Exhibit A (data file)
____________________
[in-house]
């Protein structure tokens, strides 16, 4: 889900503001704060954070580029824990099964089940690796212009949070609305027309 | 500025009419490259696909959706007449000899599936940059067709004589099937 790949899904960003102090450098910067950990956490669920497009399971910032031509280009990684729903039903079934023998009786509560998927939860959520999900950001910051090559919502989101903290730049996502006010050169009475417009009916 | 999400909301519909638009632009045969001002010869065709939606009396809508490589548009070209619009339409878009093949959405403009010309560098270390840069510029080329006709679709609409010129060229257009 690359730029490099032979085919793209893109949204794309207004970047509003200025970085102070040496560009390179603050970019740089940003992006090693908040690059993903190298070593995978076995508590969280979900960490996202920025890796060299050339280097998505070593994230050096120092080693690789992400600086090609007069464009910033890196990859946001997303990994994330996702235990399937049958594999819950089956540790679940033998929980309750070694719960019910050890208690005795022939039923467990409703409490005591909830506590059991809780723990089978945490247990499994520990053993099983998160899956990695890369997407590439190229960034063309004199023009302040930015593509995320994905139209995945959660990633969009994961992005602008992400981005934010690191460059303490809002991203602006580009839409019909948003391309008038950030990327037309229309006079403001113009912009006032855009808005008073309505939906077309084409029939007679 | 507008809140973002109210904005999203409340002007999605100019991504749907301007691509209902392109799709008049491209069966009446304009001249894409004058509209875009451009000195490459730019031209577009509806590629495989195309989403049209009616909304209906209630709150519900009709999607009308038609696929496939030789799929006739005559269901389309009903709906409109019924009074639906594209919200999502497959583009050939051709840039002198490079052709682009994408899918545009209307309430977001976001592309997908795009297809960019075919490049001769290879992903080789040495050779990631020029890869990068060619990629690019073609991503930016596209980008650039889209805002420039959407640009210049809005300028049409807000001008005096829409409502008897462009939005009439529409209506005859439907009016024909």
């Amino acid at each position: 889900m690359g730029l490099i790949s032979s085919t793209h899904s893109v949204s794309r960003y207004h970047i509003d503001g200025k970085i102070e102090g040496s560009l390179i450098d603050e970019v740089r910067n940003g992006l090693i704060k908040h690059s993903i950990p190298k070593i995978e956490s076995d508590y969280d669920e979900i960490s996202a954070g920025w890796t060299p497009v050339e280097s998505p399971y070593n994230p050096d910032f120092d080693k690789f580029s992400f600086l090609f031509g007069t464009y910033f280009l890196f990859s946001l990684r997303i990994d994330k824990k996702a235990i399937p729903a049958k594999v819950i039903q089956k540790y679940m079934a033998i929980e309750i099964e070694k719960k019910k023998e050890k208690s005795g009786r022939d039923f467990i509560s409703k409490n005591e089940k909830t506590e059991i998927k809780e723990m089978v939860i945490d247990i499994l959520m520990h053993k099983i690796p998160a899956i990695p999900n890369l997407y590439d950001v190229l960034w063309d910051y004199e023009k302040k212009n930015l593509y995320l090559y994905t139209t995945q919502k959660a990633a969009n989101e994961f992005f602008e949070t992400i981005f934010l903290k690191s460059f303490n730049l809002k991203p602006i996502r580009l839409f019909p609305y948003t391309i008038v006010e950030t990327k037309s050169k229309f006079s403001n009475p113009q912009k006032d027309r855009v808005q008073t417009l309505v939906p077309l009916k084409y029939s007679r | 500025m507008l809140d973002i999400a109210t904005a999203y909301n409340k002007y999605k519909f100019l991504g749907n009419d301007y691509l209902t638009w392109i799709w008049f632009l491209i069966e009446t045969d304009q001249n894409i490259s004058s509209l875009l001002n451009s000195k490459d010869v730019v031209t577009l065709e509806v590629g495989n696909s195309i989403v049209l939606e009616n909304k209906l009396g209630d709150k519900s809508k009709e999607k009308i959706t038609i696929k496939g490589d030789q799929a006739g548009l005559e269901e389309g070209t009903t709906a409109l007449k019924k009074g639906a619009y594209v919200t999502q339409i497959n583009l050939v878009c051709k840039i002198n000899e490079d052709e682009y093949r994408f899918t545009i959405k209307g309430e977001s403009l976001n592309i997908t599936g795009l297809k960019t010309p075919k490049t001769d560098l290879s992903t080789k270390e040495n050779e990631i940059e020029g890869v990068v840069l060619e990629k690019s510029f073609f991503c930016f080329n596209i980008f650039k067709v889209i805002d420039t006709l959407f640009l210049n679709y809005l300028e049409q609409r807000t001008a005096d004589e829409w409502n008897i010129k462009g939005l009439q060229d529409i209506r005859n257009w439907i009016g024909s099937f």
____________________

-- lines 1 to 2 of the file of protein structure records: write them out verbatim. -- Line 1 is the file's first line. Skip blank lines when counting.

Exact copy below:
[in-house]
């Protein structure tokens, strides 16, 4: 889900503001704060954070580029824990099964089940690796212009949070609305027309 | 500025009419490259696909959706007449000899599936940059067709004589099937 790949899904960003102090450098910067950990956490669920497009399971910032031509280009990684729903039903079934023998009786509560998927939860959520999900950001910051090559919502989101903290730049996502006010050169009475417009009916 | 999400909301519909638009632009045969001002010869065709939606009396809508490589548009070209619009339409878009093949959405403009010309560098270390840069510029080329006709679709609409010129060229257009 690359730029490099032979085919793209893109949204794309207004970047509003200025970085102070040496560009390179603050970019740089940003992006090693908040690059993903190298070593995978076995508590969280979900960490996202920025890796060299050339280097998505070593994230050096120092080693690789992400600086090609007069464009910033890196990859946001997303990994994330996702235990399937049958594999819950089956540790679940033998929980309750070694719960019910050890208690005795022939039923467990409703409490005591909830506590059991809780723990089978945490247990499994520990053993099983998160899956990695890369997407590439190229960034063309004199023009302040930015593509995320994905139209995945959660990633969009994961992005602008992400981005934010690191460059303490809002991203602006580009839409019909948003391309008038950030990327037309229309006079403001113009912009006032855009808005008073309505939906077309084409029939007679 | 507008809140973002109210904005999203409340002007999605100019991504749907301007691509209902392109799709008049491209069966009446304009001249894409004058509209875009451009000195490459730019031209577009509806590629495989195309989403049209009616909304209906209630709150519900009709999607009308038609696929496939030789799929006739005559269901389309009903709906409109019924009074639906594209919200999502497959583009050939051709840039002198490079052709682009994408899918545009209307309430977001976001592309997908795009297809960019075919490049001769290879992903080789040495050779990631020029890869990068060619990629690019073609991503930016596209980008650039889209805002420039959407640009210049809005300028049409807000001008005096829409409502008897462009939005009439529409209506005859439907009016024909």